6. James: thanks for the link to the pictures of that carved box “ME 1689” …it’s from Devon, one of only a few boxes from a large group of carved chests from there. You will note the relationship between the carving on that & the carving on your box stool, if I ever get it shipped off to you. Still am waffling on the paint.

    Re: the nomenclature. Some people call them this, some call them that. What I have tried to do is stick to terms I see in period documents, which is why I steer clear of “bible box” etc…

    there certainly is a trend to marking furniture with initials & dates, often commemorating marriage dates. But because we don’t know who ordered the box, etc we stop short of calling it anything other than “carved box” or just “box.”

    Over the past century or more, there has been a leaning by auction houses, antiques dealers and furniture historians to elaborate and fill out the stories we can know about these things. That’s where “Bible box” comes from…

    Also, see the blurb that came with the link you sent, wherein the writer tells us that the houses had no locks – a statement not backed up by the archaelogical evidence, or by logic. If they had locks on all the case furniture, why no locks on the door to the house?

  7. Peter,
    Yeah, i have heard that the term “bible box” came from the 19th century victorians as few folks, at least in america had personal bibles in their homes during the 17th century.

    I note the price listed for that box is 3k,HEY, sign me up, i want it, lol. I can see where in your position you would want to be careful about “tall tales” from days long ago without facts/evidence to back it up.

    Keep on waffling on the paint for that stool, wheres the fire? The “pinkish” paint on the front of that linked box is a KNOCKOUT. As a collector of period 18th century PA. german painted dower/blanket chests, it’s ALL about the paint you see, lets not rush the paint on stool!!

    I lost out yesterday on an english 17th century stool at auction but have found a new lust, James 1 stools, where the legs are carved and fluted, very impressive.

  8. “Peter, from reading your article; Understanding the joiner’s trade and the Roy Underhill episode, it sounds like they (joiner’s) didn’t fuss to much with art.”

    I agree, at least in america during this period, function must have been KING, and art was way on down the list of priorities for joiners and their clients. Still, even if fuction was supreme during this time, art still found a way to express itself.

  9. ” If they had locks on all the case furniture, why no locks on the door to the house?”

    Indeed, speaking of locks, where did they come from, england or they were made by the local smith? Iron was a very valuable commodity during this period as the VA. house of Burgesses passed a law in 1645 to prevent home owners from burning down their houses to recover the nails.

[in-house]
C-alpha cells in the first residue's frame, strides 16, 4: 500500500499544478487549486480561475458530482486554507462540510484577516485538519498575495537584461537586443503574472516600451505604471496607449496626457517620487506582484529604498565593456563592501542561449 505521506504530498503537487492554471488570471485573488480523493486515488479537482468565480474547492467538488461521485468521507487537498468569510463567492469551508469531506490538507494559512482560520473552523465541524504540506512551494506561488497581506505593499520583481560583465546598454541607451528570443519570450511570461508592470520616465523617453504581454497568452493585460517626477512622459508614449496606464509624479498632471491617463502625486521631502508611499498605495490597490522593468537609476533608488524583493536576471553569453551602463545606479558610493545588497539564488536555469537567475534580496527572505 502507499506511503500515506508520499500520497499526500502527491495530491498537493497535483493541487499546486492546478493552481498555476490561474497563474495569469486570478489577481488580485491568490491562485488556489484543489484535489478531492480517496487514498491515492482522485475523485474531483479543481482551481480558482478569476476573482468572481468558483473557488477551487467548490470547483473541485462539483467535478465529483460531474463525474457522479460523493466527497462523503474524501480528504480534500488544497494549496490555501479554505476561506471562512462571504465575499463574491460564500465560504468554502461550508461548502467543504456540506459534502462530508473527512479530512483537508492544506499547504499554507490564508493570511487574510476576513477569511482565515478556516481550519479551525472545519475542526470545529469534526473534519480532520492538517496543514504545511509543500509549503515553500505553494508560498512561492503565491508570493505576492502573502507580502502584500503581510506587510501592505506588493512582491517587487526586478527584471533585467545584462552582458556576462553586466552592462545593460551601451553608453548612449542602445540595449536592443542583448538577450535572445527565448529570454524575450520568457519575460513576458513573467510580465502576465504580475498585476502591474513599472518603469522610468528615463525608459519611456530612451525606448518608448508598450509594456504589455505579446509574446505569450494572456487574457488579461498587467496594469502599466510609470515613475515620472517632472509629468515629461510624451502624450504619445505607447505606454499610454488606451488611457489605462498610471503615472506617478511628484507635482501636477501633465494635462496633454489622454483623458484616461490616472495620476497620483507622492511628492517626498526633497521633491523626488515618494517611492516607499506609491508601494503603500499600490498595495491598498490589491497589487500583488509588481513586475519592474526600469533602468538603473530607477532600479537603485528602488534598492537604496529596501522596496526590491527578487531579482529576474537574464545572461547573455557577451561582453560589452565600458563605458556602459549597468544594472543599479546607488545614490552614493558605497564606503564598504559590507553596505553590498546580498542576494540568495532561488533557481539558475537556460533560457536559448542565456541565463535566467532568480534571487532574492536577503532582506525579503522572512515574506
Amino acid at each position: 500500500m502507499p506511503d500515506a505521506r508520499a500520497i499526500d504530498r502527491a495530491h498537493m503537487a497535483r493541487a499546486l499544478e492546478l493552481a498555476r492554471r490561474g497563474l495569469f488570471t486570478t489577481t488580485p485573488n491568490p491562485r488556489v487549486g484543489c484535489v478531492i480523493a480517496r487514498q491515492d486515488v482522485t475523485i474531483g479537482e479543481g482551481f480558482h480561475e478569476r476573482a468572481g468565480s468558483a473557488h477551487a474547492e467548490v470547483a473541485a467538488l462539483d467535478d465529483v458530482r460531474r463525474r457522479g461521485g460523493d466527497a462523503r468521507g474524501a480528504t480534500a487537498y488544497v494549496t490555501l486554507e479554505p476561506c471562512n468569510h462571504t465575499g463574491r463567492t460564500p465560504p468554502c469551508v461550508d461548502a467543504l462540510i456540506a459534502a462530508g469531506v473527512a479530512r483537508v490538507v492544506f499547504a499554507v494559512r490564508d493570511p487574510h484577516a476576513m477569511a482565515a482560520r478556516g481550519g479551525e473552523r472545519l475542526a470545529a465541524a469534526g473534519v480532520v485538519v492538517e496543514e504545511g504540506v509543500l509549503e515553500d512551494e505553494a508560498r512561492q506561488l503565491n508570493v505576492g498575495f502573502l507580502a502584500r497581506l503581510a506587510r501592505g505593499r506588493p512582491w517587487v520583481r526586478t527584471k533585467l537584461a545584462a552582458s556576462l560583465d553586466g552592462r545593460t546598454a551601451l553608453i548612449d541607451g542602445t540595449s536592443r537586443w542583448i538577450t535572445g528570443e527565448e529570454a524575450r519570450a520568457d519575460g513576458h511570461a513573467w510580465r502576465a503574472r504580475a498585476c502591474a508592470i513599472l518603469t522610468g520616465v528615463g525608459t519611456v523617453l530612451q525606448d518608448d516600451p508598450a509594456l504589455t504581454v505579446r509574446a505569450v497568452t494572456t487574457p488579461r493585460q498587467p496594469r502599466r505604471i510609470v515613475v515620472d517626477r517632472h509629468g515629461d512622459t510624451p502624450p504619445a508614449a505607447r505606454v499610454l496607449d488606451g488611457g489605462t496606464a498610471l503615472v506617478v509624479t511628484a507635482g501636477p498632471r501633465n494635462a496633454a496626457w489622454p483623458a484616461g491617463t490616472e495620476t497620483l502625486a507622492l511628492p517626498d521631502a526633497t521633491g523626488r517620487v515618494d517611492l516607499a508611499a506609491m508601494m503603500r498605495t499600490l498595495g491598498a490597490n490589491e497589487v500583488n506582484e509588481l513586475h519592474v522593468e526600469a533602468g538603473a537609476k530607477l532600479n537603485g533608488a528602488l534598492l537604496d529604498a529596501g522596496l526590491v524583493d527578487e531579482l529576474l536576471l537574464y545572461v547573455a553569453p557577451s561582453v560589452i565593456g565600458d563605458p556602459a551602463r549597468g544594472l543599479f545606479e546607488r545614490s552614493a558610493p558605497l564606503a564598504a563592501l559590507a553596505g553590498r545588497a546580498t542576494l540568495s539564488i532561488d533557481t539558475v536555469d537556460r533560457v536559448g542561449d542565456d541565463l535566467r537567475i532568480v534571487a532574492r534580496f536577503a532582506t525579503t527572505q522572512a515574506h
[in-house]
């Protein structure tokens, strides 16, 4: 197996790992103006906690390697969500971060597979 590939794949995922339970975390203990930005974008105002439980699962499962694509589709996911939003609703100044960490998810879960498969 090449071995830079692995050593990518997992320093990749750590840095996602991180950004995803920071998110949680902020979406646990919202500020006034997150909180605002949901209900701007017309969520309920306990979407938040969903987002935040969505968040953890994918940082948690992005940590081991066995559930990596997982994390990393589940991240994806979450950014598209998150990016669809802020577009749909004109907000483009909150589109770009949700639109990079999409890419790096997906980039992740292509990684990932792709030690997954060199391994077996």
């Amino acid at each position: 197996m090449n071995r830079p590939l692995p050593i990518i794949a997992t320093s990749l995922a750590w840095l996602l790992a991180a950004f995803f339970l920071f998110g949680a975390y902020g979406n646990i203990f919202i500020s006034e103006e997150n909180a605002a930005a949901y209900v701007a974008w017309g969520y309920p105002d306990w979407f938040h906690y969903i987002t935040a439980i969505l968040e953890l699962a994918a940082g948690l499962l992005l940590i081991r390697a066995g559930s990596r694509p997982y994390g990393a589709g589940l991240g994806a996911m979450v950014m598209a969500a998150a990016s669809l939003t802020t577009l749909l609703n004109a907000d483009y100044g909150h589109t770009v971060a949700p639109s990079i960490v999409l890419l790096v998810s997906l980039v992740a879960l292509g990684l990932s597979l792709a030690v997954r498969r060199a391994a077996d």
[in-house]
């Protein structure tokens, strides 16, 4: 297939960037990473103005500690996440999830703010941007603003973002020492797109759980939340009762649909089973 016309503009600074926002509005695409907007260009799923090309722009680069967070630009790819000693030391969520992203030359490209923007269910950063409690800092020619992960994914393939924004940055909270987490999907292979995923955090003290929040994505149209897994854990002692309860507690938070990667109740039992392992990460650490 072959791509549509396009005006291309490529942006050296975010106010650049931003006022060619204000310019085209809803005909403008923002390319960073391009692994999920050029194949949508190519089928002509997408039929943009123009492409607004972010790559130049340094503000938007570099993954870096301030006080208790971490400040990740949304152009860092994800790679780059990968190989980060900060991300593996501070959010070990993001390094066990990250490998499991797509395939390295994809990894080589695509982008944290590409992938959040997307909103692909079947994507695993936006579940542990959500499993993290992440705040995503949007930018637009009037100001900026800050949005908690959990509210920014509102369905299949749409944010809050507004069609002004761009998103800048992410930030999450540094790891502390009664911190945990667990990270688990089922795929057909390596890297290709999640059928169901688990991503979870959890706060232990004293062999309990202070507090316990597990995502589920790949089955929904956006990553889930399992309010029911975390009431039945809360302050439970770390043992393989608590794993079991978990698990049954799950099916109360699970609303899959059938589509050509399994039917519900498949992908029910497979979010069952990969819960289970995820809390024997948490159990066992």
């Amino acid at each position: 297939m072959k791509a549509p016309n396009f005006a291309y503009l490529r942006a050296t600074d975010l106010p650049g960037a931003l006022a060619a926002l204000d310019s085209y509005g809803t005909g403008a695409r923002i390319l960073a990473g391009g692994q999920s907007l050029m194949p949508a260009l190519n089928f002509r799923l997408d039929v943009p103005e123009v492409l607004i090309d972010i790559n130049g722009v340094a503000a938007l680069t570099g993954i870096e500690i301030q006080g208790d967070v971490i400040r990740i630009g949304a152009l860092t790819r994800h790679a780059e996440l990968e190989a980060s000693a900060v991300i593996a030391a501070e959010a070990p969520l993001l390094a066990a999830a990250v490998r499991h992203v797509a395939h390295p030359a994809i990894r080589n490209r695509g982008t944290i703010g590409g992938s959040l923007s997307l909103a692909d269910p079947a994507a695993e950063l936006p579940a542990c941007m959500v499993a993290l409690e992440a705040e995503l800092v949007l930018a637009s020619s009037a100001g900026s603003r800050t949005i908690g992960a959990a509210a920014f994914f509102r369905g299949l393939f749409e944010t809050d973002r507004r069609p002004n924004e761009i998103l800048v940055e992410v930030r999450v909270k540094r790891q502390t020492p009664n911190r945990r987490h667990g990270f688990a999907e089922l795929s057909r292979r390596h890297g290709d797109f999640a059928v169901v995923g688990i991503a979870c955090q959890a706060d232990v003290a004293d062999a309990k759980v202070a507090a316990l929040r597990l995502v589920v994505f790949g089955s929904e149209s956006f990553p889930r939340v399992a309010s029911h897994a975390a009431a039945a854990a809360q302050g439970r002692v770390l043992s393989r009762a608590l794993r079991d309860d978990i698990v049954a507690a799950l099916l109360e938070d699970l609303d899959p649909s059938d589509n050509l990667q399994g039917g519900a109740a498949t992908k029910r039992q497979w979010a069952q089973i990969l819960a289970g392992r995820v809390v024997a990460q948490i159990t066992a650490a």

Act VII
    http://www.vagenweb.org/hening/vol01-12.htm#page_291

    Interesting article by Greg Lefever on nails

    http://www.gregorylefever.com/pdfs/Early%20Nails%202.pdf

  10. Peter;

    I’d like to thank James conrad for sharing the above links. Most interesting is the article on, Forged and Cut Iron Nails…It tracks the history of the nail and blacksmiths. It also mentions names of some talented craftsmen that sell their goods.

    Maybe “Jimmals” are in ones inventory!

    Thanks, Peter & James

  11. Joel, thanks, actually, i was searching for the history of the locks and found very little when i stumbled into the nail article.

    To me, the lock is an important element to these boxes, if Lefever is correct on nails, locks just had to be far more valuable than nails and would require much more “machining” to produce.

  12. peter,
    I have always enjoyed collecting 16th and 17th century bible boxes. I especially like it when I could find them in original condition after so many years of use. I did a box exhibit a few years ago and published a small box on the collection. I also am planing an exhibtion of period English furniture from my collection that will include construction techniques and the like. thank you for sharing your talent with us oak lovers george

    • The blacksmith I have worked with for 18 years now has formerly re-headed Tremont nails. They are a little clunky for some use. Best to find someone to make nice thin nails for joiner’s work…. but if your stock is thick enough, the Tremonts might be an easy way to go.

  13. […] Today saw the completion of the third panel for my toolbox project, which I am pretty pleased with. This pattern is based on the work of Peter Follansbee whom I owe a great debt of gratitude to for his blog, and his heavy emphasis on authenticity and style.  He has done a great video on this exact pattern, which I believe is based on a pattern from a William Savell box from sometime in his life 1590 – 1669 which you can see here: https://pfollansbee.wordpress.com/2009/04/30/seventeenth-century-carved-boxes/ […]

  14. Peter,

    I built a Bible box similar to the one in this article, carved on three sides, with till, out of quartersawn red oak. I used hand forged nails and snipe (jimmels) hinges. I would like to know if you know a blacksmith that makes a lock for the Bible box.